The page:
Even with 28 characters there was no abnormal functionality. This is where my initial investigation went off the rails. As soon as I saw buffer overflow could be an option, I assumed the most complicated, difficult to exploit version of such an overflow would be necessary. I assumed the overflow would overwrite a return address somewhere which would lead to a program crash. By analyzing the crash, I thought I would be able to control execution and solve this level with custom shellcode. I spent a lot of time trying to figure out why my 28 byte input wasn’t crashing the lock.
As it turns out – I was overthinking this problem by a mile.
Taking another look at the login function and at the I/O console output of a normal program run – I noticed something interesting.
The string “Testing if password is valid” is only output to the console after the call to the test_password_valid function. Why?
Directly after the string “Testing if password is valid” is output to the screen, we see a cmp.b operation.
455a: f290 4c00 1024 cmp.b #0x4c, &0x2410
4560: 0720 jne #0x4570 <login+0x50>
This is checking if the byte found at address 0x2410 is equal to 0x4c (hex) or capital L (ascii). The next operation will jump to offset 0x50 in the login function (exit) if the comparison is NOT equal (Password is not correct).
If the result of the comparison is equal, we will get an “Access Granted” message and the unlock_door function will be called.
4562: 3f40 f144 mov #0x44f1 "Access granted.", r15
4566: b012 de45 call #0x45de <puts>
456a: b012 4844 call #0x4448 <unlock_door>
User input is saved at memory offset 0x2400. The software expects the password to be, at most, 16 characters long which would take up memory from 0x2400 – 0x240F. The very next byte, 0x2410, is used as a “flag” to indicate a successful password – we know this from the cmp.b operation at instruction 455a. This byte is well within our 28 byte limit.
Backing up for just a moment – let’s look at how this value gets set (or unset). Just after the test_password_valid function, the return value (at register r15) is tested. Presumably, this is checking if the result of test_password_valid was True or False. If the wrong password is entered, then the flag value at 0x2410 should be set to 0x35 (as seen at instruction 454c). If the correct password is entered, the mov.b 0x35, 0x2410 operation should be skipped – leaving the 0x2410 value as 0x4c which we know will unlock the door in a later instruction.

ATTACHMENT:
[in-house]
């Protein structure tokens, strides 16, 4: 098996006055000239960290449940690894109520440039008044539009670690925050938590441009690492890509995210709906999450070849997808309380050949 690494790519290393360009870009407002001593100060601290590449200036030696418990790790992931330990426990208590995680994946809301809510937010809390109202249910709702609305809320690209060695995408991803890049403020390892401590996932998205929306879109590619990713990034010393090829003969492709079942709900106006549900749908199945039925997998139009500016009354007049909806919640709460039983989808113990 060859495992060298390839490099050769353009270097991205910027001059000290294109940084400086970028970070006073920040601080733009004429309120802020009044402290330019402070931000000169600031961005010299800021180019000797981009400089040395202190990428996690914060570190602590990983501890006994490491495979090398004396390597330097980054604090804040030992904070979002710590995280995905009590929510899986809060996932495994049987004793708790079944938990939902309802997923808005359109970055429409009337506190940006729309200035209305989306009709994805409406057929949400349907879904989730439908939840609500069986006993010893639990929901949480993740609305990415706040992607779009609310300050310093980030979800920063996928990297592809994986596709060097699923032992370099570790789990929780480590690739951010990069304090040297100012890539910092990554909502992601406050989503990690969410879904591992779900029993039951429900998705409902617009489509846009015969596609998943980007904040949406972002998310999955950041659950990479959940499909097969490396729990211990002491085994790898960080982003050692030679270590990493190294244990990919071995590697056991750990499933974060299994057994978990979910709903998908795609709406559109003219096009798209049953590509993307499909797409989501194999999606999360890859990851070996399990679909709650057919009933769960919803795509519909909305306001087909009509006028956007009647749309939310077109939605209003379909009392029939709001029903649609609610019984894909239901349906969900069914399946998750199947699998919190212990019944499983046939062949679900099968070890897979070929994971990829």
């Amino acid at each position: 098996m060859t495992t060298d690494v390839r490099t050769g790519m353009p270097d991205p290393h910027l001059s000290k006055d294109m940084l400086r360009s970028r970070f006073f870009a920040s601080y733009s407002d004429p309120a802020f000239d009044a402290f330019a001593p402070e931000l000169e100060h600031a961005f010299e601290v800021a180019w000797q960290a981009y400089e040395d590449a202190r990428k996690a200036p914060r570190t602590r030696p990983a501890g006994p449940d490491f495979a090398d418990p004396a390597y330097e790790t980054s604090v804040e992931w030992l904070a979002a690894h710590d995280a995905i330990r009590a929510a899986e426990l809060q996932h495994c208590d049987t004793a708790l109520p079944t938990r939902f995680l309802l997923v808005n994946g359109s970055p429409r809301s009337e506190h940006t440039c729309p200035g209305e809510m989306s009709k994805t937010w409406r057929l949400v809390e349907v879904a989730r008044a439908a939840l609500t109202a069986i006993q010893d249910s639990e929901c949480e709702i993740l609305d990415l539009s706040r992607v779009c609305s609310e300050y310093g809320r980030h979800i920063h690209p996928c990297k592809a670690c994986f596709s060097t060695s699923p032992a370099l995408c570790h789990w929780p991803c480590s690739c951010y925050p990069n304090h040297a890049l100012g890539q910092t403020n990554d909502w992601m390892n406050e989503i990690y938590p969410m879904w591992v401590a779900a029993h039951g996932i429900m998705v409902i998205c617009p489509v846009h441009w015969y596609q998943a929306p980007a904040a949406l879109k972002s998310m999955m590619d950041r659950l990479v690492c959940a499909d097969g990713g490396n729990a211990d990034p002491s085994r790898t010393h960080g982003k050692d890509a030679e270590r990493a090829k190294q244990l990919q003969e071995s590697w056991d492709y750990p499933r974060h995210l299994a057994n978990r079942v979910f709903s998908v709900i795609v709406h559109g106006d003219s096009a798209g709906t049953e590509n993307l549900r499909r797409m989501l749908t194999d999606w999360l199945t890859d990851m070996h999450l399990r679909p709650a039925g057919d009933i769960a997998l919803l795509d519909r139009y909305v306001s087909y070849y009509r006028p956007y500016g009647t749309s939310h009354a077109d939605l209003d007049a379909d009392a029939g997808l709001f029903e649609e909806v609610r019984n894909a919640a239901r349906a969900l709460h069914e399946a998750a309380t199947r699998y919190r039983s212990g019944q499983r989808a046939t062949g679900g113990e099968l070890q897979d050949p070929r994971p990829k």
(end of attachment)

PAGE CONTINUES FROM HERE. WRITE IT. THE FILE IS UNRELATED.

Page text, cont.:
This check was implemented incorrectly. As seen at instruction 454a, if the result of the tst r15 instruction is zero, execution jumps to instruction 4552 (jz $+0x8) – completely skipping 454c. This lock software always returns 0 for incorrect passwords (and possibly for correct passwords, but we don’t have one to test). So we can enter an incorrect password, and we know that whatever value is stored at 0x2410 will remain — it will NOT be overwritten.
Since password input is stored at 0x2400, and we can input more than 16 characters, we can control what byte is placed at position 0x2410. We also know that, as long as our password is incorrect, whichever byte we place at 0x2410 will be unchanged.
0x2410 is 17 bytes in to the input buffer. I will use a password such that the 17th character is capital L ( or 0x4c ).
Test password: SEVENTEENTHCHRISL
Success! With this password we get the satisfying door unlocked message.
Just one extra character in the password input. No need to spend hours trying to figure out how to fit custom shellcode in to 28 bytes and how to take over code execution (which may not be possible anyway). A few extra minutes spent analyzing the problem before diving in would have saved hours of effort.
The same is true when it comes to securing the enterprise. The key is to follow a sensible security maturity model, making sure to cover the fundamentals well. Once the fundamentals are handled appropriately, time can be well spent thinking about the Zero-Days an attacker would have to find in order to breach the perimeter.